The non-ceremonial and universal laws of Leviticus 18 apply again to both Israelite and “alien” (ger). These laws include laws of forbidden marriage (Leviticus 18:6-17), sins of unchastity (Leviticus 18:18-21), homosex­uality (Leviticus 18:22), and bestiality (Lev­iticus 18:23). These universal laws have caused the pagan nations to be cast out (Leviticus 18:24) so that the “land has spewed out its inhabitants” (verse 25). Verse 26 sums up, “Neither the native nor the alien who sojourns among you” shall do any of these “abominations” (tô’ebôth).

It is particularly noteworthy that the unclean animals are part of the “abomina­tions’ (tô’ebôth). The term of “abominations” (tô’ebôth) is used in the introductory statement (verse 3) of the dietary law in Deuteronomy 14:3-21. The term “abomina­tion” has various connotations, but it means essentially something that, by its nature, is defined in opposition to what is acceptable and/or permitted by God.34

Here there is an additional linguistic consideration that the dietary law of clean and unclean animals is a universal, non-ceremon­ial law. The pagan “nations” of Canaan indulged in “abominations” (tô’ebôth) that were prohibited in universal laws and they suffered the consequences of such activity by wholesale judgment (Leviticus 18:24-30). Just so, the eating of unclean animals is an “abomination” (Deuteronomy 14:3 tô’­ebôth) of another universal law that is valid for all humankind.35


Conceptual Connections with Genesis


It is readily acknowledged by interpreters that the distinction between clean and unclean animals does not appear for the first time in Leviticus 11. The first distinction is found in Genesis 7:2-8, a text that is assigned by historical-critical scholars to the J stratum.36 The source strata hypothesis is under such radical criticism that it can be left outside of our considerations.37

It is important to recognize that the passage in Genesis 7 precedes the ones of Leviticus 11 and Deuteronomy 14 in time and setting. The setting of all of Genesis 1-11 is universal in outlook.38 It is pointed out that one cannot “imagine a time in which there were ever human beings which did not understand the distinction between clean and unclean [animals].”39 It does not matter for our concerns whether the distinction mentioned in Genesis 7 “between the clean and the unclean animals . . . is a distinction based on their utility for humans, not on later legal ideas”,40 or whether it was known for the sake of sacrificial purposes,41 or for something else. In any case, Noah sacrificed after the flood from “every clean animal and of every clean bird” (Genesis 8:20).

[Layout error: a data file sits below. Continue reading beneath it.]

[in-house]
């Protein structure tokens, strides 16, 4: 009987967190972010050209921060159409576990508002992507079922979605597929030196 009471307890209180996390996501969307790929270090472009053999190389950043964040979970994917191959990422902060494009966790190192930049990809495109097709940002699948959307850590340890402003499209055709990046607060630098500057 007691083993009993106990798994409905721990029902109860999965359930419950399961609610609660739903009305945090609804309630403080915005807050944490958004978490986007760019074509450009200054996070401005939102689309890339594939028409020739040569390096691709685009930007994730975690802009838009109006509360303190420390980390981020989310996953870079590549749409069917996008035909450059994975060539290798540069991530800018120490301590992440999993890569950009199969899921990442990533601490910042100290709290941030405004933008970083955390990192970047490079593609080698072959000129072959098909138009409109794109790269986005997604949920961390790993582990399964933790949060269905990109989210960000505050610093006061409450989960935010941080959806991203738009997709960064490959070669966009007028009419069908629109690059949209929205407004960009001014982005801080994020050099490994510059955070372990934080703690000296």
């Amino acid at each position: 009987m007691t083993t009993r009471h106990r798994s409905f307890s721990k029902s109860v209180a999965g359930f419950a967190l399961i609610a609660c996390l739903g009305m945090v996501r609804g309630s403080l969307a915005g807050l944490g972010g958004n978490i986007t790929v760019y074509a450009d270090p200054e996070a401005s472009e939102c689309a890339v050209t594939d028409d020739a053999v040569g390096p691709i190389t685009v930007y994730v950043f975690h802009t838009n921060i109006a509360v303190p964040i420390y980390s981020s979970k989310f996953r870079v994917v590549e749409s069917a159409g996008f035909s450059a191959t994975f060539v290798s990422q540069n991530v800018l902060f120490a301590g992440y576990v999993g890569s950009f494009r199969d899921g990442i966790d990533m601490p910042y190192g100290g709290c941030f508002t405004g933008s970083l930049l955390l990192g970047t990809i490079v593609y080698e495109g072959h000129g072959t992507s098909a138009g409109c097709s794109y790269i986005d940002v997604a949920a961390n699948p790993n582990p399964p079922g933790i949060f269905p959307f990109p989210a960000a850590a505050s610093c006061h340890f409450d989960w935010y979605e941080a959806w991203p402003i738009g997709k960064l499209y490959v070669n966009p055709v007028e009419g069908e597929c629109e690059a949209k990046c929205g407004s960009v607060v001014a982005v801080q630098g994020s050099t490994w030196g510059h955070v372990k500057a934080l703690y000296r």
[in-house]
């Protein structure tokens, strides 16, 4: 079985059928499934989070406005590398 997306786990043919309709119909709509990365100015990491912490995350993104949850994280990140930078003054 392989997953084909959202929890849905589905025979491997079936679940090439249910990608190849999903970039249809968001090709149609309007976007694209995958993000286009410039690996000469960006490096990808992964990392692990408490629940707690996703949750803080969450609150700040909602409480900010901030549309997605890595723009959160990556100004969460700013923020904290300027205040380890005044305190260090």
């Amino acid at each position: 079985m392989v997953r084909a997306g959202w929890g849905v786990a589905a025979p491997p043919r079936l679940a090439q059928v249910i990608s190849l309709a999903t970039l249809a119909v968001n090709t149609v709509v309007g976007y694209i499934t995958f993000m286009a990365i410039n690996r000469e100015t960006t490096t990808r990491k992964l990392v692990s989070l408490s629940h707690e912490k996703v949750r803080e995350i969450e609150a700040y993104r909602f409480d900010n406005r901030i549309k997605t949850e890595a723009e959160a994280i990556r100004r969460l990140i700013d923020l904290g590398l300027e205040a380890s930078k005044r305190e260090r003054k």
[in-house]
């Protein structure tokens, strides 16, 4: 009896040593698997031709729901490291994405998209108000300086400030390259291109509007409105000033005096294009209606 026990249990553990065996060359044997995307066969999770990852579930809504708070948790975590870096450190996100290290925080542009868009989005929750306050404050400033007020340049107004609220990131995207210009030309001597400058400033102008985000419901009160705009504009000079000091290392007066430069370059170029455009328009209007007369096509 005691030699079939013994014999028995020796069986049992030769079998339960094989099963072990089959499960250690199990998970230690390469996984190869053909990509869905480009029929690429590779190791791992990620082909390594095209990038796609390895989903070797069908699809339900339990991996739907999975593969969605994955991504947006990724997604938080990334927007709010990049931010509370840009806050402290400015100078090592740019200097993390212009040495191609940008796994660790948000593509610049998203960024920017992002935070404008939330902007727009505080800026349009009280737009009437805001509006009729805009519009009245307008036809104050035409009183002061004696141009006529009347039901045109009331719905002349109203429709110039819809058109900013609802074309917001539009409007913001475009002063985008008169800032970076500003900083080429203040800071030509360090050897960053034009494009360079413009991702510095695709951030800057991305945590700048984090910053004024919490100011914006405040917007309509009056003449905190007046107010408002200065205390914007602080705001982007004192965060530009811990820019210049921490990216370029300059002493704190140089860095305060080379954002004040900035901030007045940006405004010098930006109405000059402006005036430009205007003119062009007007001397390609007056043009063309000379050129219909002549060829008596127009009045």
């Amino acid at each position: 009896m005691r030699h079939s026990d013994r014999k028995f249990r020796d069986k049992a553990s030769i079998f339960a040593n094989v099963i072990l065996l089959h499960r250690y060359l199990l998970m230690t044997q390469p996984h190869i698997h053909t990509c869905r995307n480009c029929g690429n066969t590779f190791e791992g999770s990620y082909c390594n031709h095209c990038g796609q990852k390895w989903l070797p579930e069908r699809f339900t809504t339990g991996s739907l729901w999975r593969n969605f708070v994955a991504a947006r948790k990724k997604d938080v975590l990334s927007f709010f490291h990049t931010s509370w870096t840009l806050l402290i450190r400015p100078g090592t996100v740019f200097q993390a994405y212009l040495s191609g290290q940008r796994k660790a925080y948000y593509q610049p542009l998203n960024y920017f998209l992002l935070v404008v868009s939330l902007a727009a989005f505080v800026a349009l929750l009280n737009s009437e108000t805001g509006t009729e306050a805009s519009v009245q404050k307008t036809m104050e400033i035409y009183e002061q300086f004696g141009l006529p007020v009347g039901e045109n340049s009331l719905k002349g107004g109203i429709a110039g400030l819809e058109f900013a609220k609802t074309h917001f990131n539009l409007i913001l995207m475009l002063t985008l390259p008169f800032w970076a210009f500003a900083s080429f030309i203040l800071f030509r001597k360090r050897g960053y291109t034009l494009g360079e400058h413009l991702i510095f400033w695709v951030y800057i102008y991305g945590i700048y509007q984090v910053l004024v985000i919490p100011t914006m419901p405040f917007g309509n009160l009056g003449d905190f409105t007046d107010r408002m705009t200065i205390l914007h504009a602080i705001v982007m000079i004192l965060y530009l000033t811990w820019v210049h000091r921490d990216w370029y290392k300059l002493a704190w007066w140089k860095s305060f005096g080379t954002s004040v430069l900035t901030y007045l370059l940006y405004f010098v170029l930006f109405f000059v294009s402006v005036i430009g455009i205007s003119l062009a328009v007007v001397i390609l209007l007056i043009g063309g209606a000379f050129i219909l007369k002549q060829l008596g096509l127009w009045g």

The distinction of clean/unclean is important in this early time and universal context. Not only were clean animals and birds used for sacrifice, but after the Flood, humans were permitted to eat animals (Genesis 9:3-5). The implication is that they were permitted to eat only clean animals. In this pre-Israelite passage in Genesis 9 there is also the statement that man shall not eat flesh with its blood in it (verse 4). This is universal law and binding for all Christians, as the Apostolic Decree of Acts 15:20 indicates.

Essential to our discussion is the fact that the distinction between clean and unclean animals is known before the Israelites came into existence. Indeed, it is a distinction known in the antediluvian world, taking us back into pre-Flood times, in a passage and context that has a universal emphasis. It can, therefore, be maintained that the distinction of clean/unclean animals is applicable to humankind in general. It is unlimited in scope and design and outside the ceremonial legislation provided to ancient Israel in later times.

These facts affirm that the distinction of clean and unclean animals is not the product of Hebrew cultic legislation, but precedes it into antediluvian times. It has been stated that “the distinction between clean and unclean animals did not originate with Moses, but was confirmed by him as a long established custom, . . .”42 Certainly the clean/unclean animal distinction does not have its beginning in the Mosaic legislation.43 The clean/unclean animal distinction is joined to other funda­mental institutions that antedate Israelite times and go back to the history of beginnings in the antediluvian period. The clean/unclean animal distinction is joined to such eternal verities as marriage (Genesis 2:18-15), the Sabbath (Genesis 2:1-3), and the like.44

There is a second major conceptual connection between the dietary law in Leviticus 11:2-23, 41-45 and the history of beginnings in Genesis 1-11. More precisely, the classification or taxonomy of animals in Leviticus 11 appears to correspond with the classification, taxonomy, and the sequence of animals in the creation narrative in Genesis 1:20-25. Genesis 1:20-25 has the sequence in the order of creation of the animal world from fish (verse 20a), followed by birds (verse 20b), to land animals (verses 24, 25), that is to say, a sequence of creatures in the water, air, and on the land. Leviticus 11:9-31 has a similar sequence of water animals (verses 9-12), flying things (verses 13-23) and land animals (verses 24-31).45  Of course, verses 2-8 precedes in the presentation with a description of large land animals. Thus the full sequence does not follow entirely what we find in Genesis 1. Nevertheless, there is still a sequential connection that can be noted. It may be suggested that here again there is a pointer to a larger world of thought than is allowed when Leviticus 11 is restricted to merely ritual/cultic connections.